Monday, May 09, 2005

The Girl Who Owned A City

Sometimes you can't go home again; or, you can never read the same book twice.

I loved The Girl Who Owned A City by O.T. Nelson when I read it in about sixth grade. Given the number of times this appears as a stumper on the child_lit and yalsa-bk mailing lists, I am not alone. This book really stuck with me... If you haven't read it, plot is simple: virus kills everyone over the age of 12 and the kids are left to fend for themselves. Basically a kiddie The Stand (interestingly, if Amazon's publication dates are to be trusted Nelson's book came out before King's.)

What I remember about it, and why I loved it, and why I continue to love the world is ending/ nine tenths of the world is dead what now fiction: the struggle for survival; the violence; the ingenuity; the making do, figuring out, discovering how to do things (make fire, for instance) for the first time. The starting over.

So I reread this book, of 10 year old Lisa and baby brother Todd, hoping to revisit the love.... and came away with a sort of sick to the stomach I-used-to-date-him-what-the-hell-was-I-thinking reaction. I'm sure that kids still love it. But as an adult, I couldn't help but question a lot that I accepted as a child.

For example, where were all the dead bodies? Apparently all the adults conveniently dug their own graves before they died. And what happened to the babies? I had recalled one of the neighbors, Jill, taking in all the little ones left alone in the neighborhood, but I discovered it was only toddlers she saved. No infants. No babies. The "littles" taken in were eating, talking, toilet trained. There are no problems with sewage, waste, or rats.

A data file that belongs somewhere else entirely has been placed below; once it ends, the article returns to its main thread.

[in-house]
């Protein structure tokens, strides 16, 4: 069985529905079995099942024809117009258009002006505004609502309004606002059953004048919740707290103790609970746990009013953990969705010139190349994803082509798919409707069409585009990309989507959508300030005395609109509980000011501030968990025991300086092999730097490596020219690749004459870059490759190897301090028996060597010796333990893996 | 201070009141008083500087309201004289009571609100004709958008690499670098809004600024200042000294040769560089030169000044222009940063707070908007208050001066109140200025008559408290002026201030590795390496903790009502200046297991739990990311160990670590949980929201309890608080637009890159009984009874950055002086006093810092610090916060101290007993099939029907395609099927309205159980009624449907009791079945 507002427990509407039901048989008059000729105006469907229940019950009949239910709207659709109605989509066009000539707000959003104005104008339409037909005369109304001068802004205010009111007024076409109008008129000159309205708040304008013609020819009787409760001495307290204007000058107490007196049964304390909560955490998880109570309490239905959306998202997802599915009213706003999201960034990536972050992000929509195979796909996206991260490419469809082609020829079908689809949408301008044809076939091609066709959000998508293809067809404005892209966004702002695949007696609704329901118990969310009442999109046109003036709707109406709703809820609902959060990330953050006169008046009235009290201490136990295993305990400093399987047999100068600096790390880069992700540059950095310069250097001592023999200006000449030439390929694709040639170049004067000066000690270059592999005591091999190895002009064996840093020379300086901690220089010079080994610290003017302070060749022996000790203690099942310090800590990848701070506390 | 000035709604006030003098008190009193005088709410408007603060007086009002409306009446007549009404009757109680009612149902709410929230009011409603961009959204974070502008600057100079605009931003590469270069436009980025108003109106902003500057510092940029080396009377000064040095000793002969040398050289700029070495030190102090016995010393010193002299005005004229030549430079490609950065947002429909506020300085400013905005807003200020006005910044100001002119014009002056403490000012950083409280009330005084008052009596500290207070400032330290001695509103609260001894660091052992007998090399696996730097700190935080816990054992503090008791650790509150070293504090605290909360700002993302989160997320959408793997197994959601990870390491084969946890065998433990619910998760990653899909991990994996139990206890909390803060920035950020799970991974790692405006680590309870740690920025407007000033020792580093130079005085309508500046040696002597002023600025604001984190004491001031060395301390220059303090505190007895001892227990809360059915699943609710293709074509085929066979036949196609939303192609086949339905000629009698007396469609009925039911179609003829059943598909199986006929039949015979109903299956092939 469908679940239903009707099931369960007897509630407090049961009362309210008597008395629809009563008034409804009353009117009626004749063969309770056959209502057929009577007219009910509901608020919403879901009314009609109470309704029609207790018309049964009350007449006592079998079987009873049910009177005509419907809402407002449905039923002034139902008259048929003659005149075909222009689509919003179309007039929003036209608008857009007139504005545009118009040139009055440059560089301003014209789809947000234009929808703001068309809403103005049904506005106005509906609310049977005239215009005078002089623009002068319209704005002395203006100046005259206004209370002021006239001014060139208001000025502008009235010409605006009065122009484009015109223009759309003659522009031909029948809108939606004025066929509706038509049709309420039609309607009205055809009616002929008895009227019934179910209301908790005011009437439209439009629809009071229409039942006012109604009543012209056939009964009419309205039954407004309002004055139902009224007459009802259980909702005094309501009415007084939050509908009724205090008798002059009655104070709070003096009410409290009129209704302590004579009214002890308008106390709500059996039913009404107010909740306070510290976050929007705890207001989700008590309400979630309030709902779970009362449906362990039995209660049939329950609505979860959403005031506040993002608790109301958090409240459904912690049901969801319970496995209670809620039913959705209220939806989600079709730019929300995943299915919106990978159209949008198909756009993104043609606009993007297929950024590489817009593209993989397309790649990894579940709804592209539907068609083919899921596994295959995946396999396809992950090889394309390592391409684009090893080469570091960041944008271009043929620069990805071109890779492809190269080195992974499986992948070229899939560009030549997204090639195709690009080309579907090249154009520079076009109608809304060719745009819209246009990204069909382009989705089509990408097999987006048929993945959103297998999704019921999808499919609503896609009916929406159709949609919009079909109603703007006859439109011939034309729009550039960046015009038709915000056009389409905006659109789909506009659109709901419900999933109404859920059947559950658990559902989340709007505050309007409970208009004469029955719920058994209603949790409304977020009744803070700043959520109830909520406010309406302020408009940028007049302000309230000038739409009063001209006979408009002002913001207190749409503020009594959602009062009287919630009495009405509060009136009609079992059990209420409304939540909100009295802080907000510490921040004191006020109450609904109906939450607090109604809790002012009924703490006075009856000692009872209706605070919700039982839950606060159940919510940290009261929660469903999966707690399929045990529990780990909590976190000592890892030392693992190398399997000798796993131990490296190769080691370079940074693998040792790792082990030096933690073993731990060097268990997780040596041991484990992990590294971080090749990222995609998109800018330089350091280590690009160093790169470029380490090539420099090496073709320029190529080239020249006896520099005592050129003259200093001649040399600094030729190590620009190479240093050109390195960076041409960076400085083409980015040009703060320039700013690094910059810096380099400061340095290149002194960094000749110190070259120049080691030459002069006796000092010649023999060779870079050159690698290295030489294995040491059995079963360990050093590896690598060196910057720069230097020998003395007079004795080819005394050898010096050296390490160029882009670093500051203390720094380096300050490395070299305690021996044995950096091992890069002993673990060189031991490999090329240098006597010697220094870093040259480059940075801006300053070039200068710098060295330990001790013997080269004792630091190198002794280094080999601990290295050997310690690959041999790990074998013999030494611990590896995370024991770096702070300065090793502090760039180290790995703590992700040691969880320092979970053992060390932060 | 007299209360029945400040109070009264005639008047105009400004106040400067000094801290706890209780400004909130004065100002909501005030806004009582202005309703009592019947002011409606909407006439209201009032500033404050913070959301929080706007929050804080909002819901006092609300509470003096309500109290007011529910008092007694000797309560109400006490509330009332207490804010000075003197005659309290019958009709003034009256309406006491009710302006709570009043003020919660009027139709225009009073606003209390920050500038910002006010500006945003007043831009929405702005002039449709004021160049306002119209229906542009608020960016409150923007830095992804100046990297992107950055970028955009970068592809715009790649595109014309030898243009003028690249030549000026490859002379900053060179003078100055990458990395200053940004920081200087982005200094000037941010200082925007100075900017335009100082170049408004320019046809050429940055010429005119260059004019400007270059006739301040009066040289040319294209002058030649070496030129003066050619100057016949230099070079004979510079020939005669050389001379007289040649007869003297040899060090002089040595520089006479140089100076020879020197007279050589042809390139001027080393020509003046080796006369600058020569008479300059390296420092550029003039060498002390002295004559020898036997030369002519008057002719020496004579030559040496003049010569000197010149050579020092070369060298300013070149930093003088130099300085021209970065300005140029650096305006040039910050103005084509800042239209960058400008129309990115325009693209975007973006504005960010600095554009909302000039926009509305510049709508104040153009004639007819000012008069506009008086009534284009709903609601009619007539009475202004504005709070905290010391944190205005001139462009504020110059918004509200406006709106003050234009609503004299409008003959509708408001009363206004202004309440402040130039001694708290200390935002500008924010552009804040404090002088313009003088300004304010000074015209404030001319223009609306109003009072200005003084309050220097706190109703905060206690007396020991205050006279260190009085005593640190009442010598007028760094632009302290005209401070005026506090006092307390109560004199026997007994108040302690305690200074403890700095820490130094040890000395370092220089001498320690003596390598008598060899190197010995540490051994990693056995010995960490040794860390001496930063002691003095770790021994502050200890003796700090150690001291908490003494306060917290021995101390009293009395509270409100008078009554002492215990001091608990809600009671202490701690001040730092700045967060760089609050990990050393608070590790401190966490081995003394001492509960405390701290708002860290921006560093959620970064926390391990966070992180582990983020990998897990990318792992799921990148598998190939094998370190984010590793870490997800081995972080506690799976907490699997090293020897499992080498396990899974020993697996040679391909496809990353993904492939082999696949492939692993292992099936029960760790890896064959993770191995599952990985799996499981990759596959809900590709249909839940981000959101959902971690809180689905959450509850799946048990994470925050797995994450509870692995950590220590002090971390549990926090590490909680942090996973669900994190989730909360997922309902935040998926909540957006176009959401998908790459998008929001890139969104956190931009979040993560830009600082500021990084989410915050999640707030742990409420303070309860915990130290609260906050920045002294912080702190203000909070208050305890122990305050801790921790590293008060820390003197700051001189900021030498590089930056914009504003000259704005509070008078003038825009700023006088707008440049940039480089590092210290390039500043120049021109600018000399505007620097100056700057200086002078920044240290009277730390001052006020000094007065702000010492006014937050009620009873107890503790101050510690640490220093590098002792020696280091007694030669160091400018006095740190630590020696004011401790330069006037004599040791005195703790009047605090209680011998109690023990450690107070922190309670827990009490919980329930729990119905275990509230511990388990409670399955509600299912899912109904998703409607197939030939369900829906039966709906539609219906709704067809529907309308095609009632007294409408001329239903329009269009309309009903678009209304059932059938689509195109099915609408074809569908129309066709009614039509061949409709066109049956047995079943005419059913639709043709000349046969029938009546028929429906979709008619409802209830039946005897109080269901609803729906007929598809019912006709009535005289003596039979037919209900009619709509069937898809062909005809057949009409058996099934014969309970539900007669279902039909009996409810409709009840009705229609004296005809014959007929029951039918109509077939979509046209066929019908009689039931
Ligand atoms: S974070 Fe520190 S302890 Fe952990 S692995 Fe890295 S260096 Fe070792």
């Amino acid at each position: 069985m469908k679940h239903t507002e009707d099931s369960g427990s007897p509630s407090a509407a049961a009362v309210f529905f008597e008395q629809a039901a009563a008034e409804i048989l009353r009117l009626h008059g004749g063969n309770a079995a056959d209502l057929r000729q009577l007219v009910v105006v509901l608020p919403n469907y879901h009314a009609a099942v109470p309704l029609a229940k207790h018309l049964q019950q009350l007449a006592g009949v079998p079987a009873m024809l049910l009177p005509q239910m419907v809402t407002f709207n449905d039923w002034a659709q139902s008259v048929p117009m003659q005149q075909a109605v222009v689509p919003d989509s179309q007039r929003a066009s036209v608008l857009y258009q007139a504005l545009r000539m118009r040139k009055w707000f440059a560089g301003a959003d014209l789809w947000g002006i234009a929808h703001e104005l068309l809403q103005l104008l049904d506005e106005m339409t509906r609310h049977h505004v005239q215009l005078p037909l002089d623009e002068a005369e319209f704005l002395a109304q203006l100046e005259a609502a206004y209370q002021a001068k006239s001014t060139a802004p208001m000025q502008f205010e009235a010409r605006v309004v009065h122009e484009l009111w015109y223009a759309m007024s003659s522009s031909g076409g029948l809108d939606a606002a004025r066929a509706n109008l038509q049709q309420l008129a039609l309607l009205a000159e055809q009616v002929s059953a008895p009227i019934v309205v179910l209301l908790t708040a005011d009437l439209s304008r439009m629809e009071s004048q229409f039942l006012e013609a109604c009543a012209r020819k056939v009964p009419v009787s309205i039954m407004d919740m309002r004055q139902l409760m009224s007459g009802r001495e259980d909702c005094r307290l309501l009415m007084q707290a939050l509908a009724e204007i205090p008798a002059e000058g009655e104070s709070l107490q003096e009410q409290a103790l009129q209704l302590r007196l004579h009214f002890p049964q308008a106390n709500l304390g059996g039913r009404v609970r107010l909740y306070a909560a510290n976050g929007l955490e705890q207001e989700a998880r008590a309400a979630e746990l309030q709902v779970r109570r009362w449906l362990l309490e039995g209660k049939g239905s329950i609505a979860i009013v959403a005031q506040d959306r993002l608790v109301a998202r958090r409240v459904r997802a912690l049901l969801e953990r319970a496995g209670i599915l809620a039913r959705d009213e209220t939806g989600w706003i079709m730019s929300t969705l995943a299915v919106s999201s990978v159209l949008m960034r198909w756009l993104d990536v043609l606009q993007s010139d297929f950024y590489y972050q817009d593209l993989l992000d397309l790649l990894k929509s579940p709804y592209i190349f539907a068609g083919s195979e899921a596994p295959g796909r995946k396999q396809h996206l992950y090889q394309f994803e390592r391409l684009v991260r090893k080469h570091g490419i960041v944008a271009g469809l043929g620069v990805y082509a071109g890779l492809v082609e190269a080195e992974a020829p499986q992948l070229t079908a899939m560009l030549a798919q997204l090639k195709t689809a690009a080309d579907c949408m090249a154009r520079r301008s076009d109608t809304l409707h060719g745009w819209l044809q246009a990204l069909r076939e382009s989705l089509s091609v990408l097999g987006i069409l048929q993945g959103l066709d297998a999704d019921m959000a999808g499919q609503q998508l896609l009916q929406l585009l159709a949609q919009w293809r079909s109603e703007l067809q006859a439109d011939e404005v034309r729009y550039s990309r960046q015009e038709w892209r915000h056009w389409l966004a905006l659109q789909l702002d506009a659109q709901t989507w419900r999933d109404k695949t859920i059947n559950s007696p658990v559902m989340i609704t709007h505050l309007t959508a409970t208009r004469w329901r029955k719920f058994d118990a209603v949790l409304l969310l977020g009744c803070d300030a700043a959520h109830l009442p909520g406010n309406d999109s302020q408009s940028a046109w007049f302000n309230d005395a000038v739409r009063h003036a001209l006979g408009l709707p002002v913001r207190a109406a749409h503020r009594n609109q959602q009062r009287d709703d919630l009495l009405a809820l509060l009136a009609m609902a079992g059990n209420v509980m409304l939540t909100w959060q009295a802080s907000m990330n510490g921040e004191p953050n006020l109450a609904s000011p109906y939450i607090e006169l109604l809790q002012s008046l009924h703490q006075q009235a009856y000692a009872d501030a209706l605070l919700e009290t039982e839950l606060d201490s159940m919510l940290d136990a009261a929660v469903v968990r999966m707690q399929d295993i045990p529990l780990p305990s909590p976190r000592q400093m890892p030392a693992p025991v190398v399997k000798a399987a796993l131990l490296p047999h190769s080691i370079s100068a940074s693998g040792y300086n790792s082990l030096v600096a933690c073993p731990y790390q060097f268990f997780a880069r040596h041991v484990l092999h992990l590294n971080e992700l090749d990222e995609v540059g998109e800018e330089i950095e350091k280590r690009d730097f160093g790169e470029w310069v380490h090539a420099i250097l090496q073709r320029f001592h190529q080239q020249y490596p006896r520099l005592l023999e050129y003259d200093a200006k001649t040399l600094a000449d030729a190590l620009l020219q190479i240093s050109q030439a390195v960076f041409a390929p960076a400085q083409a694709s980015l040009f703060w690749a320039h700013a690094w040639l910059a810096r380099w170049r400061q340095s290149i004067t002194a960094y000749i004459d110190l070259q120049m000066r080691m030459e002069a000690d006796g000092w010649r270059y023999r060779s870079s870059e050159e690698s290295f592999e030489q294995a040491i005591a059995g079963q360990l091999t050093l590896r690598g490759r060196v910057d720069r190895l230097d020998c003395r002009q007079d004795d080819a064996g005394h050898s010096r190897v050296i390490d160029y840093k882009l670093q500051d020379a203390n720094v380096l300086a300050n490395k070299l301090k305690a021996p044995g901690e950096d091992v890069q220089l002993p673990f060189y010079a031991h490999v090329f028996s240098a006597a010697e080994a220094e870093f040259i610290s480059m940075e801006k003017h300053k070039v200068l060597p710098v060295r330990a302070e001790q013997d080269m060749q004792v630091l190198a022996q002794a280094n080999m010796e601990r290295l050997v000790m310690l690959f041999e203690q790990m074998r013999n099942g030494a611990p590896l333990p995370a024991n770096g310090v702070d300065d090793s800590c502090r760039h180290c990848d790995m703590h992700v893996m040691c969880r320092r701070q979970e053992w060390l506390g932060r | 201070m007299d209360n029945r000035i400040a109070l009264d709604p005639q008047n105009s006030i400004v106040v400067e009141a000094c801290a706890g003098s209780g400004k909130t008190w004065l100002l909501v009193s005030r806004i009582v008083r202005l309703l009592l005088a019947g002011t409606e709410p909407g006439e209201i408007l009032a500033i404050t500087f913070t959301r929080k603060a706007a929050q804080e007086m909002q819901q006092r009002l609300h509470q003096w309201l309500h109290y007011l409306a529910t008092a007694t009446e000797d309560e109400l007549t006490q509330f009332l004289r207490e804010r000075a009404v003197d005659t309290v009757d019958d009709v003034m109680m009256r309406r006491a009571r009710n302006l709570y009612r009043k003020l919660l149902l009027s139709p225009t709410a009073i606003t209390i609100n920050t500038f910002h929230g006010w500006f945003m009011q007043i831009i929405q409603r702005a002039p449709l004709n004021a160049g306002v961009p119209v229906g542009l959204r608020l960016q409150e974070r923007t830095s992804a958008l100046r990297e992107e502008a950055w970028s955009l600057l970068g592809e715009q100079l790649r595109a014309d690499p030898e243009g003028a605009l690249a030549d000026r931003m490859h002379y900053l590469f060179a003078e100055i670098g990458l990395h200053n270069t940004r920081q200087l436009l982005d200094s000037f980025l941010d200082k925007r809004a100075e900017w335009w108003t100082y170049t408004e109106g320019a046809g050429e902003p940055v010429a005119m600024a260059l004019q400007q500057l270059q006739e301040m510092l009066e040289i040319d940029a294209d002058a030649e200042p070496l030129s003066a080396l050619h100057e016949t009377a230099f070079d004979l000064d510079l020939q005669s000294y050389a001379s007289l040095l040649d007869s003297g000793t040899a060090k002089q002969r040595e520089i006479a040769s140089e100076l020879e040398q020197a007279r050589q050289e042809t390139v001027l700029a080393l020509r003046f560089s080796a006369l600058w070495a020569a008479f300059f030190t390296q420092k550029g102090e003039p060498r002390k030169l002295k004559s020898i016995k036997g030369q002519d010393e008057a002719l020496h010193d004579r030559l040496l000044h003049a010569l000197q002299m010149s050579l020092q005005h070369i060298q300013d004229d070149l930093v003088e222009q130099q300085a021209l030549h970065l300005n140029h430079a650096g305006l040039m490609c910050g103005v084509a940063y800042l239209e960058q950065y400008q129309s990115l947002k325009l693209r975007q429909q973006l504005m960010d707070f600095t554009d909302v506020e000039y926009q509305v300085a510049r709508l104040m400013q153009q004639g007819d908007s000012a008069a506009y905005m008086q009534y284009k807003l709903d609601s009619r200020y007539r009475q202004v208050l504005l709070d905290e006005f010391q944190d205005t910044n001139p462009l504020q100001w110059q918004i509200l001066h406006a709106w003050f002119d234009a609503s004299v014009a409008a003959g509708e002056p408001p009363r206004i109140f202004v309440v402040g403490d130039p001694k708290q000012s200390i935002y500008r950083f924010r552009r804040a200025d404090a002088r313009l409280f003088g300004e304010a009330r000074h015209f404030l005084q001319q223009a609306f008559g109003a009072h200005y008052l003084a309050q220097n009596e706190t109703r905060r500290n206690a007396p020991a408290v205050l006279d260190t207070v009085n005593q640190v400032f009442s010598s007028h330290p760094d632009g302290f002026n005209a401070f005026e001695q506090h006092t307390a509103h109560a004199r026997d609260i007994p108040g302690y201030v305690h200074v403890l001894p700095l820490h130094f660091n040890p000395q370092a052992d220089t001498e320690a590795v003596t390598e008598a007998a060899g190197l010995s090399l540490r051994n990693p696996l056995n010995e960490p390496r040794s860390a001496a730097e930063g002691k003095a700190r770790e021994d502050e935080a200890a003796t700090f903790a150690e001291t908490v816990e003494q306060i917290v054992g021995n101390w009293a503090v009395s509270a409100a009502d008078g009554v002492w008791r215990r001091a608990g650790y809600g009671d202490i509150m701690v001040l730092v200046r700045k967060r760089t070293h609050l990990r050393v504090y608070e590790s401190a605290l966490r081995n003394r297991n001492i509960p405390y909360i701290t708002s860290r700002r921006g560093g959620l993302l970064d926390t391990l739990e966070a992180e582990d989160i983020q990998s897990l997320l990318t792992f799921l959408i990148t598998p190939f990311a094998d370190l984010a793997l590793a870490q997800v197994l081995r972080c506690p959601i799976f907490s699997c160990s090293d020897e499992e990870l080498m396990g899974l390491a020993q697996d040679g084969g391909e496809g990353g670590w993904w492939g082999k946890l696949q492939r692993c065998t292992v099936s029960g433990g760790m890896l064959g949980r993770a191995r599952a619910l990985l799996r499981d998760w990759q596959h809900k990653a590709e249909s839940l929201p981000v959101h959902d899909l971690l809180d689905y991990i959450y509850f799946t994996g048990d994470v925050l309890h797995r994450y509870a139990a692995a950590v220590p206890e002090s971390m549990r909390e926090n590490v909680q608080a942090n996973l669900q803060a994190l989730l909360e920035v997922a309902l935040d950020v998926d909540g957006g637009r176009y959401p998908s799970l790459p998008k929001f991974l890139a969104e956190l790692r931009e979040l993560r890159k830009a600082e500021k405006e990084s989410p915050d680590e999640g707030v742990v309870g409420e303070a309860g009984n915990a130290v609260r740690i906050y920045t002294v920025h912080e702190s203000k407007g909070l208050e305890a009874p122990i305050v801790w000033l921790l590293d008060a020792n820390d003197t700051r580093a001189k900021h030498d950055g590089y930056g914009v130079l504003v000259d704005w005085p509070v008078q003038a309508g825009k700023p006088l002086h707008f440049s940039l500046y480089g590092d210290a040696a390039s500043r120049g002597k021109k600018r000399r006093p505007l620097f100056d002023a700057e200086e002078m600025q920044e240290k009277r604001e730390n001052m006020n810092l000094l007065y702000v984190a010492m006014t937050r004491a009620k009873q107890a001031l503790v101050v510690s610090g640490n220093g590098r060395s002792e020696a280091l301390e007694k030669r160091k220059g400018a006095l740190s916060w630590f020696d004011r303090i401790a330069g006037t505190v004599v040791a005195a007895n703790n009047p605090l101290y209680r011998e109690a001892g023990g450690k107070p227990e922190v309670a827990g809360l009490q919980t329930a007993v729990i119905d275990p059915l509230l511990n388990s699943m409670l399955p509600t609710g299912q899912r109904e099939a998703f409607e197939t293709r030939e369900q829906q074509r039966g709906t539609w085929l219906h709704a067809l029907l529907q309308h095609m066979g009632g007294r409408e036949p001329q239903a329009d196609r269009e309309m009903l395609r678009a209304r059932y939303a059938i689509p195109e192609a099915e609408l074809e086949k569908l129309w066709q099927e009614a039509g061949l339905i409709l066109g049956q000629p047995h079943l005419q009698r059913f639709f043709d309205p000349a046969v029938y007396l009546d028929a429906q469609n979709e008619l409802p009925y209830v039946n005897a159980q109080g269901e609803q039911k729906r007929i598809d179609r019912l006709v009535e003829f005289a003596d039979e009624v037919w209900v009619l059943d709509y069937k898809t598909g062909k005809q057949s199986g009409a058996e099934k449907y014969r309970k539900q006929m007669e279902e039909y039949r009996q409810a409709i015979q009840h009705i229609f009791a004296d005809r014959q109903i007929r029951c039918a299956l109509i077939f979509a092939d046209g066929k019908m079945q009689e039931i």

And Lisa, the strong girl I admired, is a mini control freak a hair away from utter dictatorship. She "owns" the city and the food supply because she thought of something first, and to a kid reading it -- where calling "first" is the rule of the playground -- it made sense and I agreed. But now I doubt that; Lisa ignores the hard work and ingenuity that may exist in others. Lisa also is hell bent on "getting airplanes to fly again," and rebuilding the society that was. OK -- except she actively discourages the boy who wants to start farming for food, arguing that there is still plenty of canned food. Again, the 11 year old me bought her argument, but now, I wonder how long before Lisa & co starve to death because she doesn't value those who produce, who work with their hands. By the time that I finished reading, I was hoping for a revolution and overthrow of Lisa.

Bottom line: kids, especially younger ones, will love this book. They won't question some of the stuff, like lack of bodies; instead, they will enjoy reading about a child who manages to save her family and friends. It's a great story of survival. But an adult reading it will be disappointed and wonder about the fuss.

I've been trying to get additional information on this book and the author; various Internet rumors include that Nelson's 2 children were named Lisa and Todd; this was set in Nelson's home town and the landmarks are readily identifiable; Nelson was a man; Nelson was a woman; Nelson wrote a sequel; Nelson dies before a sequel could be written; the book represents the politics/ theory of Ayn Rand.

3 comments:

Marlene said...

I've never read this book. I'm off to find it! And now I'm intrigued about the author.

Mar

Liz B said...

Let me know what you think! Part of the problem I had with it was because I loved it so much as a kid -- I don't think it could live up to the golden glow of memory. That, and having read a lot of survivor stuff since (King's The Stand, Armstrong's Fire Us Trilogy) made me more critical & questioning. Still, its an excellent intro to "everyone dies but you, now what" fiction. I'm very interested in hearing what someone new to the book thinks.

marperez said...

I know what you mean. I haven't been able to bring myself to read some of the novels of my teen years, like Forever, Catcher in the Rye or The Pigman because I'm afraid that I'll see them differently.

Mar

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